Traditional offshore jurisdictions are available to decentralized finance enterprises: When investigating tax evasion opportunities for decentralized finance enterprises, one realizes that some opportunities are obvious and easy to identify as they include all jurisdictions that have zero or near zero tax rates on CIT and/or CGT. They represent the middle cluster in the UMAP projection and are available for both traditional and decentralized finance enterprises. As shown in the results of this study, about half of them officially apply their tax laws to cryptocurrencies (N=15), while others do not (N=20). Yet, no matter what, the opportunity is still there. Such jurisdictions include the Bahamas, Singapore and Malta and are considered tax havens(“Corporate Tax Haven Index - 2021 Results” n.d.).

Moreover, to date, several offshore jurisdictions have already been recognized as of interest to proponents of decentralized finance. For example, Puerto Rico waved the capital gains tax on cryptoassets for residents, which attracted lots of American investors (“Could Puerto Rico Be Your Crypto Tax Haven?” 2022). The island of Malta is also known as the “island of the blockchain” for its friendly regulation of digital assets (“Malta Becomes the Blockchain Island After the Parliament Passes Three Bills That Create a Regulatory Framework for Blockchain Technology” n.d.). El Salvador is now famous for being the first jurisdiction to adopt Bitcoin as a legal tender, which is certainly a plus for international investors who are exempted from taxes since Bitcoin is considered as a currency (“Foreign Investors Exempt from Tax on Bitcoin Profits: El Salvador” 2021).

At any rate, offshore jurisdictions, coupled with the pseudo-anonymity of cryptocurrencies, represent a perfect tie-in for laissez-faire economic advocates. Further research should investigate whether (and how) decentralized finance enterprises take advantage of these traditional offshore jurisdictions.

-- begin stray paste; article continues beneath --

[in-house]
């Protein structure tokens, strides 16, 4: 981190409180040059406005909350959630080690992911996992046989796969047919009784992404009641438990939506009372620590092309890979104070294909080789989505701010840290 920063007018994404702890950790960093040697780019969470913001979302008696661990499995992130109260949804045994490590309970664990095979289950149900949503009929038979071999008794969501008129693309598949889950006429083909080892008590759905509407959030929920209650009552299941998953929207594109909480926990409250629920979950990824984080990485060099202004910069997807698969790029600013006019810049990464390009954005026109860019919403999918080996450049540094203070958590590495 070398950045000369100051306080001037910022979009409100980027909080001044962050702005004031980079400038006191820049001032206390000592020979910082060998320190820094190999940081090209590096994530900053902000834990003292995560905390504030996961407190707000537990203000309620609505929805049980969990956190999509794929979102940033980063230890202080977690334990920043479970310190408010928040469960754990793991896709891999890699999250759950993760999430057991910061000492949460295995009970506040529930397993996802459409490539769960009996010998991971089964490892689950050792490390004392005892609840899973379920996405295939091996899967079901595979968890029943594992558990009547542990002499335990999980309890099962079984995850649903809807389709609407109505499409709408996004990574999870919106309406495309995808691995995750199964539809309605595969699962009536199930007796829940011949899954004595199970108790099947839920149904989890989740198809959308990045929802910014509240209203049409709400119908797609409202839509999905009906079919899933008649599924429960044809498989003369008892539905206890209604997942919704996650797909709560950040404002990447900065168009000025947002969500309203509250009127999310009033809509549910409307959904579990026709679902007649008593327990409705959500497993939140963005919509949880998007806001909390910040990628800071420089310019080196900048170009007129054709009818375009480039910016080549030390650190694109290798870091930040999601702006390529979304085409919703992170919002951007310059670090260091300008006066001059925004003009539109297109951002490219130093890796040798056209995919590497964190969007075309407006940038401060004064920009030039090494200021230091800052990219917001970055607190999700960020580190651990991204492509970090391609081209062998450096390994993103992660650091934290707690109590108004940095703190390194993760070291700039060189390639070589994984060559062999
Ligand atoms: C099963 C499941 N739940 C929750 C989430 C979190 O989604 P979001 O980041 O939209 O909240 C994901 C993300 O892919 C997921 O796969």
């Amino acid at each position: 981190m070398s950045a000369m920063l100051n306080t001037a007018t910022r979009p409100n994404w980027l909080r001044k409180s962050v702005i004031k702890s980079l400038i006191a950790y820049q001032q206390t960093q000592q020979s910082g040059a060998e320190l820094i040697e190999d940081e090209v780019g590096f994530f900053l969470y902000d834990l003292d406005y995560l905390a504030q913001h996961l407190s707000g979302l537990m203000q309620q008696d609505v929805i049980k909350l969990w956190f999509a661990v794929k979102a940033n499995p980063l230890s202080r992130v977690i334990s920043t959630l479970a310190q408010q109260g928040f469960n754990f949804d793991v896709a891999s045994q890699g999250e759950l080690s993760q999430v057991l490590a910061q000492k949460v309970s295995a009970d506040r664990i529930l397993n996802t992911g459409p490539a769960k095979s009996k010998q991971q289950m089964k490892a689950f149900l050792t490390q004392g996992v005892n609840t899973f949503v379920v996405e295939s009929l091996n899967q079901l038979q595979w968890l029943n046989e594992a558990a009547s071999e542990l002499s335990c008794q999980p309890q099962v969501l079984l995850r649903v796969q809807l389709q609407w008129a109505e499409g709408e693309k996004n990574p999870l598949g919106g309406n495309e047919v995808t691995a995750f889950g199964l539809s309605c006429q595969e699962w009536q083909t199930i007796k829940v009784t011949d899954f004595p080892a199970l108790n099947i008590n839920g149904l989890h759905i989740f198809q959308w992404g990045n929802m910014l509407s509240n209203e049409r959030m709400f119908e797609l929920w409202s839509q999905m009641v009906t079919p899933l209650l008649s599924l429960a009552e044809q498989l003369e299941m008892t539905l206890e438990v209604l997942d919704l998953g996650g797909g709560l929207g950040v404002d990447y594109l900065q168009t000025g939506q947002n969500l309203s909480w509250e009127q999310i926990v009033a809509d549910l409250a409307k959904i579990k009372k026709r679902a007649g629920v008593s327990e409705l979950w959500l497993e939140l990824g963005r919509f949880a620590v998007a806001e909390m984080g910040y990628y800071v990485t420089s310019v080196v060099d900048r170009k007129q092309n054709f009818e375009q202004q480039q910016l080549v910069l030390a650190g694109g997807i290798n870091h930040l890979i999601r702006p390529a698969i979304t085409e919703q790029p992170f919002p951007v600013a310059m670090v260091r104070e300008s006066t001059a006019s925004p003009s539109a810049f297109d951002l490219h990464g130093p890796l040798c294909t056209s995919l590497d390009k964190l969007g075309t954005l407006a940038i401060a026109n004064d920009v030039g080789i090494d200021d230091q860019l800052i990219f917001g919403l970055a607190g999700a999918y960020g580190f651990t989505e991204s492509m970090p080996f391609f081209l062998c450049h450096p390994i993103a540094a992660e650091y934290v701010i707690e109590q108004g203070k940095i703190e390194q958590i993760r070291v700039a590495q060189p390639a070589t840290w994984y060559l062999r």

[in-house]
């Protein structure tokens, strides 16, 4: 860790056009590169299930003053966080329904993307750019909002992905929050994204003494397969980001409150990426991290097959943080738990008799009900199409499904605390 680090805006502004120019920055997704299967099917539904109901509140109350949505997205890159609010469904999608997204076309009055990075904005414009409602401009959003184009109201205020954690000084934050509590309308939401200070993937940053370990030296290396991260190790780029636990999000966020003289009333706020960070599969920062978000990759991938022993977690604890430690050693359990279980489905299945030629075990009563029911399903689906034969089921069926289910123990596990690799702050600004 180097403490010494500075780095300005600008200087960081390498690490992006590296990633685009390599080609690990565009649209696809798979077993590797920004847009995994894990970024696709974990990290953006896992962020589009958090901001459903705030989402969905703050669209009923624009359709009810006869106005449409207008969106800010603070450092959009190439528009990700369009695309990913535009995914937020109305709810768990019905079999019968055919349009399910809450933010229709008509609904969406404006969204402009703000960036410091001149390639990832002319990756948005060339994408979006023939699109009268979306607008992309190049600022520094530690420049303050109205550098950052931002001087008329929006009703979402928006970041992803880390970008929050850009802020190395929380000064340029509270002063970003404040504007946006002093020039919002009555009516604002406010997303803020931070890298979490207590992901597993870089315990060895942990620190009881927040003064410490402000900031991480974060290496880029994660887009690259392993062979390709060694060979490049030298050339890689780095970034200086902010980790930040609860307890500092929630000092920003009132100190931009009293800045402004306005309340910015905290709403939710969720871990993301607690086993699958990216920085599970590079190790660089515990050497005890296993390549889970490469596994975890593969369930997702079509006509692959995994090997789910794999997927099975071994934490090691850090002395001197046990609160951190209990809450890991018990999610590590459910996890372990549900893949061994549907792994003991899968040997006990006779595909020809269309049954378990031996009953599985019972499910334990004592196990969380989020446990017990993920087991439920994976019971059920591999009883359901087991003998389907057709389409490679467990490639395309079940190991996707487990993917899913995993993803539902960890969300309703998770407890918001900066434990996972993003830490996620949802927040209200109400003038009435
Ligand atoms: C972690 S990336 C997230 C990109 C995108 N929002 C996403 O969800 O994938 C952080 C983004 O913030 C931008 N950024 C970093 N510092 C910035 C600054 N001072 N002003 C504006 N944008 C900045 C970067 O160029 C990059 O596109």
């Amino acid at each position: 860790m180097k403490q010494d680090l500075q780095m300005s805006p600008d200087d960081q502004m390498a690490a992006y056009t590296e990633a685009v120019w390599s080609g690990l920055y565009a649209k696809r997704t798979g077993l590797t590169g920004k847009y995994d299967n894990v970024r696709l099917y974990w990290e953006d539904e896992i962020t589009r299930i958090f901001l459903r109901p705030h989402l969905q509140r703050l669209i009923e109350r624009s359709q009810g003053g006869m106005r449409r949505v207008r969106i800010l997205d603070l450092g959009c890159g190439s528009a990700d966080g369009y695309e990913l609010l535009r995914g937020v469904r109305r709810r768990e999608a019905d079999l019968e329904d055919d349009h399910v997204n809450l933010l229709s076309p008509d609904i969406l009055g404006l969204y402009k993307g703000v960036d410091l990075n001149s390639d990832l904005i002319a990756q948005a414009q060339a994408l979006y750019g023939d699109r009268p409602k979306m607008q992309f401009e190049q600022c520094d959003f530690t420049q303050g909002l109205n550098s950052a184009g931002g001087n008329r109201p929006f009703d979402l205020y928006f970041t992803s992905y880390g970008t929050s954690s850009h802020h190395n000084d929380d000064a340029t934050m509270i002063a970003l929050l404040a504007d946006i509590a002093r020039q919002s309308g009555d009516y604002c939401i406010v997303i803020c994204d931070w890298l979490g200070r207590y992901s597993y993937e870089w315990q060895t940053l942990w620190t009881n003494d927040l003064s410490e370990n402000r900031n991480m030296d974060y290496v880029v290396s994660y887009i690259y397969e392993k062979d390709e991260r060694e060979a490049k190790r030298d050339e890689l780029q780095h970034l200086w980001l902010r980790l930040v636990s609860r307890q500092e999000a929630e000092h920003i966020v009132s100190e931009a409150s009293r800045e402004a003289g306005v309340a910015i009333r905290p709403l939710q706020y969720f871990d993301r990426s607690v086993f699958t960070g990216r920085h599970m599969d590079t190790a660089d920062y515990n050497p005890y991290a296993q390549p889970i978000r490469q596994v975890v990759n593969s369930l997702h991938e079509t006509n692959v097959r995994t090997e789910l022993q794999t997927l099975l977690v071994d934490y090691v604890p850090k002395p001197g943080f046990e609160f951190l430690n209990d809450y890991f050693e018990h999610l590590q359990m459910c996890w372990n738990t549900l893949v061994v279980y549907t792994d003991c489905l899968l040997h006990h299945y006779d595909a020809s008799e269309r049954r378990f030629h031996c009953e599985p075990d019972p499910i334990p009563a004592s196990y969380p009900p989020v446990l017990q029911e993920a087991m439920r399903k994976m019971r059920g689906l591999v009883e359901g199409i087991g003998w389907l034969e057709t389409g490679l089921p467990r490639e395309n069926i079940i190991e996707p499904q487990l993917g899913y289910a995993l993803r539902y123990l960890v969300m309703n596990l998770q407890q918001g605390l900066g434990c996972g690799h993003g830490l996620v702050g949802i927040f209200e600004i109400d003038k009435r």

There exist a substantial number of additional tax evasion opportunities for decentralized finance enterprises: Moreover, the results of this study also show that a substantial number of jurisdictions offer tax evasion opportunities only for decentralized finance enterprises. Indeed, there are 26 jurisdictions with high CIT and CGT rates, and 7 with high CIT and low CGT. None of those apply their tax laws to cryptocurrencies. Given that their fiscal regime is not inclusive of cryptocurrencies, these jurisdictions represent potential evasion opportunities unavailable to traditional finance. There are many reasons that could explain why a high-tax jurisdiction decides not to apply its tax laws to cryptocurrencies. For example, it could be part of a strategy to attract decentralized finance enterprises in order to position themselves as a crypto hub. Some of these jurisdictions could be battling with more pressing problems, such as armed conflict or political instability, or the lack of legislation might also be related to a lack of resources. For example, in Vietnam, the government has announced many times that cryptocurrency legislation is in the works, but nothing has been implemented yet (Prodent 2022). Further research should investigate these jurisdictions and better understand what makes a high-tax jurisdiction overlook cryptocurrencies.

A jurisdiction’s high financial development does not necessarily translate to high cryptocurrency adoption: The results also showed that financial development does not necessarily translate to cryptocurrency adoption. Indeed, the Financial Institutions Index does not correlate with the Cryptocurrency Adoption Index, while there exists a weak relation between the Financial Markets Index and the Cryptocurrency Adoption Index. This runs counter to the idea that high financial development means high cryptocurrency adoption. We conceptualized capability through those variables; however, results show that one does not mean the other. Hence, to better capture a jurisdiction’s capability to host decentralized finance enterprises, further research is needed. Where financial development is low and cryptocurrency adoption is high, cryptocurrencies could potentially represent an alternative to national fiat currencies. Investigating jurisdictions where cryptocurrency adoption is high, as opposed to their financial development, should be of interest to further research.